Umbilical artery

Umbilical artery
Fetal circulation; the umbilical vein is the large, red vessel at the far left. The umbilical arteries are purple and wrap around the umbilical vein.
Scheme of placental circulation.
Details
Sourceinternal iliac artery
Branchessuperior vesical artery
artery of the ductus deferens
Veinumbilical vein
Identifiers
Latinarteria umbilicalis
MeSHD014469
TA98A12.2.15.020
TA24316
TEartery_by_E6.0.1.3.0.0.4 E6.0.1.3.0.0.4
FMA18820
Anatomical terminology

The umbilical artery is a paired artery (with one for each half of the body) that is found in the abdominal and pelvic regions. In the fetus, it extends into the umbilical cord.

Structure

Development

The umbilical arteries supply deoxygenated blood from the fetus to the placenta. Although this blood is typically referred to as deoxygenated, this blood is fetal systemic arterial blood and will have the same amount of oxygen and nutrients as blood distributed to the other fetal tissues. There are usually two umbilical arteries present together with one umbilical vein in the umbilical cord. The umbilical arteries surround the urinary bladder and then carry all the deoxygenated blood out of the fetus through the umbilical cord. Inside the placenta, the umbilical arteries connect with each other at a distance of approximately 5 mm from the cord insertion in what is called the Hyrtl anastomosis. Subsequently, they branch into chorionic arteries or intraplacental fetal arteries.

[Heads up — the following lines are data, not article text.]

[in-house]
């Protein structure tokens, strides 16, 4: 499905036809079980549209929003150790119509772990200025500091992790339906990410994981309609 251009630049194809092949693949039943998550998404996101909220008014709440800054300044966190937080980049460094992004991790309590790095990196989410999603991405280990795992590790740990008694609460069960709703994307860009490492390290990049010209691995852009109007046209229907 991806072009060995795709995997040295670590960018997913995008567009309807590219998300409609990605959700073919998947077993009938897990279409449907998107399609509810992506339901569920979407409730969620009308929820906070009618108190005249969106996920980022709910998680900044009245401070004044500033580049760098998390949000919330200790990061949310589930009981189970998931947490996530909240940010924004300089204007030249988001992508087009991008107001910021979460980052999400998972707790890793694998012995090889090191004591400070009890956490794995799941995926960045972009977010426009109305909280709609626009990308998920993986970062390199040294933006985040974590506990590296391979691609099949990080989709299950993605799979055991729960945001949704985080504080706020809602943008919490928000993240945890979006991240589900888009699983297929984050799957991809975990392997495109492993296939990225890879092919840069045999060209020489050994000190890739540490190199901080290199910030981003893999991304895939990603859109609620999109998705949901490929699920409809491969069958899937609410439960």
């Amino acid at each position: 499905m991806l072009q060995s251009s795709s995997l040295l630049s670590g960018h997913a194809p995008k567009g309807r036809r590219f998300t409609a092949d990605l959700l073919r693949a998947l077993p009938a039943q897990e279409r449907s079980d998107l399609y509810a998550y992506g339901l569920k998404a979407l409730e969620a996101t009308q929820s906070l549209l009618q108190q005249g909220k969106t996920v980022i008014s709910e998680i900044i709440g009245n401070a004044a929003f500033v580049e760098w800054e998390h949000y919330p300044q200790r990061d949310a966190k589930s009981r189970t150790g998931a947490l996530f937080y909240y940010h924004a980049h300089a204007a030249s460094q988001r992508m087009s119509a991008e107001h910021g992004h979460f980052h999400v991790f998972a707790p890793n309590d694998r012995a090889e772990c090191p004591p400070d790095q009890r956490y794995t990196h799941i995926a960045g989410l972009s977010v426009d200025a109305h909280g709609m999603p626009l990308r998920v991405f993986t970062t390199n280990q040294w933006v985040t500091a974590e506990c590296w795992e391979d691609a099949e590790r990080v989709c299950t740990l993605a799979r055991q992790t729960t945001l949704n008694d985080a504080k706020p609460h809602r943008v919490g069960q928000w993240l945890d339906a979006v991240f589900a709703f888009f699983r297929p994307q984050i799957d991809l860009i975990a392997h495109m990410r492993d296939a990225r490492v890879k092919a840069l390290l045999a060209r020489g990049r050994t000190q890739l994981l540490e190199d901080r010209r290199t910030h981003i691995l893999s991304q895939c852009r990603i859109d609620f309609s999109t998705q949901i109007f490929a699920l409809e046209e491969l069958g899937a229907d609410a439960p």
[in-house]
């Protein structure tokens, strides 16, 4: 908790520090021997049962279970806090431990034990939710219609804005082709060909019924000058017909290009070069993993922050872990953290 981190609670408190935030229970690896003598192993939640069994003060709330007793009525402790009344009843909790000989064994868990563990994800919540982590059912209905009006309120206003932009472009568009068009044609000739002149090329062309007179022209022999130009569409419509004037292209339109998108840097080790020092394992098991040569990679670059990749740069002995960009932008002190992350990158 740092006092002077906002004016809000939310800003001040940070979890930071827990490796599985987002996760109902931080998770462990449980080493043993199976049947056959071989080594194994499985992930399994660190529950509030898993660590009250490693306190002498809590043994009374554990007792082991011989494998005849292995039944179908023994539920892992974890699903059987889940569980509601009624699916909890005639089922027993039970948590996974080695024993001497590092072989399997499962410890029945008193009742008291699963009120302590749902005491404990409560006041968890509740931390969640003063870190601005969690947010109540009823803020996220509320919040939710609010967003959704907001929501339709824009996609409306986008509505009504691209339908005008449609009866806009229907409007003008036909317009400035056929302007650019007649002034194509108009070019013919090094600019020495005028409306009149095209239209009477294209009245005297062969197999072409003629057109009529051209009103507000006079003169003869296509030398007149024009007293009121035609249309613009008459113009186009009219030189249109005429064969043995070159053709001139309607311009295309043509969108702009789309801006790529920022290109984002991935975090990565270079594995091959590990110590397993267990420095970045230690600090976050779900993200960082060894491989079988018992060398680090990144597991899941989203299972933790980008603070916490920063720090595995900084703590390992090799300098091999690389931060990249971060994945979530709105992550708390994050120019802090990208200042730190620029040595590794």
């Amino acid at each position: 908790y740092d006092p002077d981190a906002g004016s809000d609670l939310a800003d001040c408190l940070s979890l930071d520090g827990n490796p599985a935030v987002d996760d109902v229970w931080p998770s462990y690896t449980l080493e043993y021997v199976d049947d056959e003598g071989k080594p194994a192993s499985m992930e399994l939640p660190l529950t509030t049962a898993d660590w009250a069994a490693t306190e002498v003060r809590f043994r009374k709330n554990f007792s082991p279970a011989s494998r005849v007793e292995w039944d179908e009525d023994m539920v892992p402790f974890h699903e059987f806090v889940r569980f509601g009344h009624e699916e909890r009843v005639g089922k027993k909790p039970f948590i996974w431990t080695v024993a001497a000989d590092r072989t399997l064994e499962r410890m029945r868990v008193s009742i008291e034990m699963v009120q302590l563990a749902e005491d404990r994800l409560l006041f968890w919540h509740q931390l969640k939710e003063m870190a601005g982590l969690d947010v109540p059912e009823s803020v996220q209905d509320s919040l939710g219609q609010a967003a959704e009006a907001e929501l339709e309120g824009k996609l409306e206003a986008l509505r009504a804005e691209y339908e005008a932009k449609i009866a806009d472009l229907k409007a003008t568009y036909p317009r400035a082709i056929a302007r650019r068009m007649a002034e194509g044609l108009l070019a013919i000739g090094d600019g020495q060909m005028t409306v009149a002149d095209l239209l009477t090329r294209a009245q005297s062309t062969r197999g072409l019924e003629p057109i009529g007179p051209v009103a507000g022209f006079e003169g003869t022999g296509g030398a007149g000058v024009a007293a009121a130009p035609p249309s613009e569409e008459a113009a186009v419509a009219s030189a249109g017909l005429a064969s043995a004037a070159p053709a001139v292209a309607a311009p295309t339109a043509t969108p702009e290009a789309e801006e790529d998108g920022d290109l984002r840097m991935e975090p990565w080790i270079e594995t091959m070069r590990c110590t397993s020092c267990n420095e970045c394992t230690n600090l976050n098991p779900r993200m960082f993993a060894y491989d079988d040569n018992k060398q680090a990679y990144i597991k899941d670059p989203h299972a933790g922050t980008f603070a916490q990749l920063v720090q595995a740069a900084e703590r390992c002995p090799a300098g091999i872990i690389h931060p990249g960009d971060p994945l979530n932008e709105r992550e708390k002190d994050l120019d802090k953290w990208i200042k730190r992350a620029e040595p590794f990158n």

The umbilical arteries are actually the latter of the internal iliac arteries (anterior division of). These supply the hind limbs with blood and nutrients in the fetus.

The umbilical arteries are one of two arteries in the human body, that carry deoxygenated blood, the other being the pulmonary arteries.

The pressure inside the umbilical artery is approximately 50 mmHg. Resistance to blood flow decreases during development as the artery grows wider.

After development

The umbilical artery regresses after birth. A portion obliterates to become the medial umbilical ligament (not to be confused with the median umbilical ligament, a different structure that represents the remnant of the embryonic urachus). A portion remains open as a branch of the anterior division of the internal iliac artery. The umbilical artery is found in the pelvis, and gives rise to the superior vesical arteries. In males, it may also give rise to the artery to the ductus deferens which can be supplied by the inferior vesical artery in some individuals.

Clinical significance

A catheter may be inserted into one of the umbilical arteries of critically ill babies for drawing blood for testing. This is a common procedure in neonatal intensive care, and can often be performed until 2 weeks after birth (when the arteries start to decay too much). The umbilical arteries are typically not suitable for infusions.

Additional images

See also


This page was last updated at 2024-04-19 00:31 UTC. Update now. View original page.

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